The predicate rules can also be overridden when a user for the client organization desires to deactivate the rule, regardless of the reason for deactivating the rule. These manual overrides can be passed up to the parents and/or to the appropriate level of the tree. The result is that a manually overridden rule will not contribute to the success or failure result for a group of core risk rules. Manual overrides can be revoked when a re-calculation of the core risk rule, predicate risk rule, or related data points takes place. In other words, when new data is entered into or calculated for a data point, this retriggers the rules and that causes the rule suppression to be erased for the child rules and the parent rules.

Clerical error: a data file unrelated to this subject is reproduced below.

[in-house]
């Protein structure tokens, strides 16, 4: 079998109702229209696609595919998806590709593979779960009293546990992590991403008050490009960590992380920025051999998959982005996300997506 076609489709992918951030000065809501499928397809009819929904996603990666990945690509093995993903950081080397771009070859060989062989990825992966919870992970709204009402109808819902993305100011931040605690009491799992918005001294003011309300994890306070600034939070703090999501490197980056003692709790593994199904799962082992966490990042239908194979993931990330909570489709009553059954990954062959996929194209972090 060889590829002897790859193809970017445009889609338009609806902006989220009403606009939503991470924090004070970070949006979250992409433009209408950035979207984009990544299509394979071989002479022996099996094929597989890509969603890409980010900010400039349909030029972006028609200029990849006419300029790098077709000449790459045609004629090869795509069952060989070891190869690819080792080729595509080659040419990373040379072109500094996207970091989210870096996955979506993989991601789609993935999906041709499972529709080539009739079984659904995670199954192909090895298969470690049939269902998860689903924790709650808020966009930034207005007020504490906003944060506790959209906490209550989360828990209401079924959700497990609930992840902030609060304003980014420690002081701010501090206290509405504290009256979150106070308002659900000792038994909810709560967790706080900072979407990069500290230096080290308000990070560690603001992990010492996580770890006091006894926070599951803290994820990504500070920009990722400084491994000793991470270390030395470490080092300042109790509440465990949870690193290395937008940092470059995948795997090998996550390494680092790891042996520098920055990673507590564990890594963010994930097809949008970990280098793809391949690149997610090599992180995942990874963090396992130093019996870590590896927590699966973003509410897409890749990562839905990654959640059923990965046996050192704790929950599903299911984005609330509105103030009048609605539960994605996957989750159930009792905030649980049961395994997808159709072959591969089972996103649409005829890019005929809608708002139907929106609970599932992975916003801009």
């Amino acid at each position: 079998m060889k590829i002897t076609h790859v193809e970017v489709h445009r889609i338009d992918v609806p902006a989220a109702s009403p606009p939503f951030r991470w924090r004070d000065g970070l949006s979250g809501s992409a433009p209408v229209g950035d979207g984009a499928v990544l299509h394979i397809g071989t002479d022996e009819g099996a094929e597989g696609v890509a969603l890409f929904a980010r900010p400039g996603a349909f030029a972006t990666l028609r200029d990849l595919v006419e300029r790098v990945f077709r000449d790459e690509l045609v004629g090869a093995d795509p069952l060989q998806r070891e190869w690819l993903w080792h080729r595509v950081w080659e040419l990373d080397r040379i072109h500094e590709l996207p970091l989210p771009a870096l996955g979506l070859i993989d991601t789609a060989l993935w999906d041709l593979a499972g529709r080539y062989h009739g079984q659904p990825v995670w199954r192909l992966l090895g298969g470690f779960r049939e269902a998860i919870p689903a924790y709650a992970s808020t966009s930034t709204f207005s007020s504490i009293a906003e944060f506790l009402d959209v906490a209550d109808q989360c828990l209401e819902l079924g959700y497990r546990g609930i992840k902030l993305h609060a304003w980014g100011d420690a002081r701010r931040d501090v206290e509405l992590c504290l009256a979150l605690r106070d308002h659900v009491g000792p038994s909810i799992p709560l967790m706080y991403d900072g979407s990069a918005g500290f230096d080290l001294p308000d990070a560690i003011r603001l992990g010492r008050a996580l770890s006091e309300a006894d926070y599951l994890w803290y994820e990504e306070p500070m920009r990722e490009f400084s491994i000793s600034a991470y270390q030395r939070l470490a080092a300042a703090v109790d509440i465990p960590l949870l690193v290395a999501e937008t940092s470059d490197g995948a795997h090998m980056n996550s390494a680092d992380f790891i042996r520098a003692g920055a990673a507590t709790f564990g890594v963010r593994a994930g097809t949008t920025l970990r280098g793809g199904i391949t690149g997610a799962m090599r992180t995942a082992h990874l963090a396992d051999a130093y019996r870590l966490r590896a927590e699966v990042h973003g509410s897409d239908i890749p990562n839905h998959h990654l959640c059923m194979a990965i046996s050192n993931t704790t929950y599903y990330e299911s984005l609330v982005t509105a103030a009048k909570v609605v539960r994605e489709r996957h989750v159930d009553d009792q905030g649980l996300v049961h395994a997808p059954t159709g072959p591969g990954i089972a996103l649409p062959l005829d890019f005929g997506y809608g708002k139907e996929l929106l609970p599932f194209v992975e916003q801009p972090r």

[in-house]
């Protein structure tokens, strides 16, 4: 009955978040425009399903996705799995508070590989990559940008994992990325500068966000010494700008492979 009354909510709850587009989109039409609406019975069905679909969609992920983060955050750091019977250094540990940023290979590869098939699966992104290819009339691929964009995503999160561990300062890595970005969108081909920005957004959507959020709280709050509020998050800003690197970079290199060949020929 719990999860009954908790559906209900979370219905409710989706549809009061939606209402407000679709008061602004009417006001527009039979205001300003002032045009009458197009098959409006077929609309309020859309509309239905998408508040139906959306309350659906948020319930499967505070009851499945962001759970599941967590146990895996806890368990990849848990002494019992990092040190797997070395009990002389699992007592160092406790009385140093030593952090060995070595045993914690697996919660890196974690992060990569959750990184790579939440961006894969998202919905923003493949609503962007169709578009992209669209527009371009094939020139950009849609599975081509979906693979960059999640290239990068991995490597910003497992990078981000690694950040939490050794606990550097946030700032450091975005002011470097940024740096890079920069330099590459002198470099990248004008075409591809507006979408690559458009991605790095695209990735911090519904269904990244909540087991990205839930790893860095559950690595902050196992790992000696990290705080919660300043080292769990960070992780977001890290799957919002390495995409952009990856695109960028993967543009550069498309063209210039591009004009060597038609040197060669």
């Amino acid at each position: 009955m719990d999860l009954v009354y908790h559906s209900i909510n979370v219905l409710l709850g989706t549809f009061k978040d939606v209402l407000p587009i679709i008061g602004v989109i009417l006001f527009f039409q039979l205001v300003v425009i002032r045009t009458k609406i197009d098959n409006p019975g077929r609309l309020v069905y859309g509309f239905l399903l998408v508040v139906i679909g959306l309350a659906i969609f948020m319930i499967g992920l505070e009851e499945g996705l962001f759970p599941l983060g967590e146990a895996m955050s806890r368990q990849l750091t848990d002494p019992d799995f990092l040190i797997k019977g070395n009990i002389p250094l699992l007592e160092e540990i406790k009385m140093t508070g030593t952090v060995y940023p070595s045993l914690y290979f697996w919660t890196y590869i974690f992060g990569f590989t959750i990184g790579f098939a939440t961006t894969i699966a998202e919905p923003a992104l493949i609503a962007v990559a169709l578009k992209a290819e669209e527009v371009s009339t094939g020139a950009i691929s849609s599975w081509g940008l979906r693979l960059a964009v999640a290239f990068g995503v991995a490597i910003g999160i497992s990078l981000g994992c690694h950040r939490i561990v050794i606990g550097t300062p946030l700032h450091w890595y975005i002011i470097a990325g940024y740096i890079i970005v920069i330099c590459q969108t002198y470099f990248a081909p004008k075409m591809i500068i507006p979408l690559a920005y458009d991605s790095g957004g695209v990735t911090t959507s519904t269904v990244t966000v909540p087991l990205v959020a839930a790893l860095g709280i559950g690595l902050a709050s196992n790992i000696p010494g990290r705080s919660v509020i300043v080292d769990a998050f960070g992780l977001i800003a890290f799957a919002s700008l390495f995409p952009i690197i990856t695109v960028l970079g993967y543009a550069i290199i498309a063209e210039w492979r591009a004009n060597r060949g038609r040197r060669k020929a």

Manual overrides for a predicate rule will usually be applied after the predicate rules have been calculated. For example, a client may require that all of their suppliers have an EMR rating (Experience Modification Rate) of 1.0 or less. However, a particularly important supplier may have an EMR rating of 1.02 and will have a red icon for failing to meet that requirement. The supplier cannot do anything to change their rating, but the client may choose to allow them to work anyway and can override the red icon by changing it to a green icon. The rule system still recognizes the failure but also recognizes that the client has overridden the failure, in which case the system may generate a green icon with an O or some similar marker indicating to the client that the supplier has a failure that has been overridden. Since the failure has been overridden, the failure is not communicated to parent rule nodes.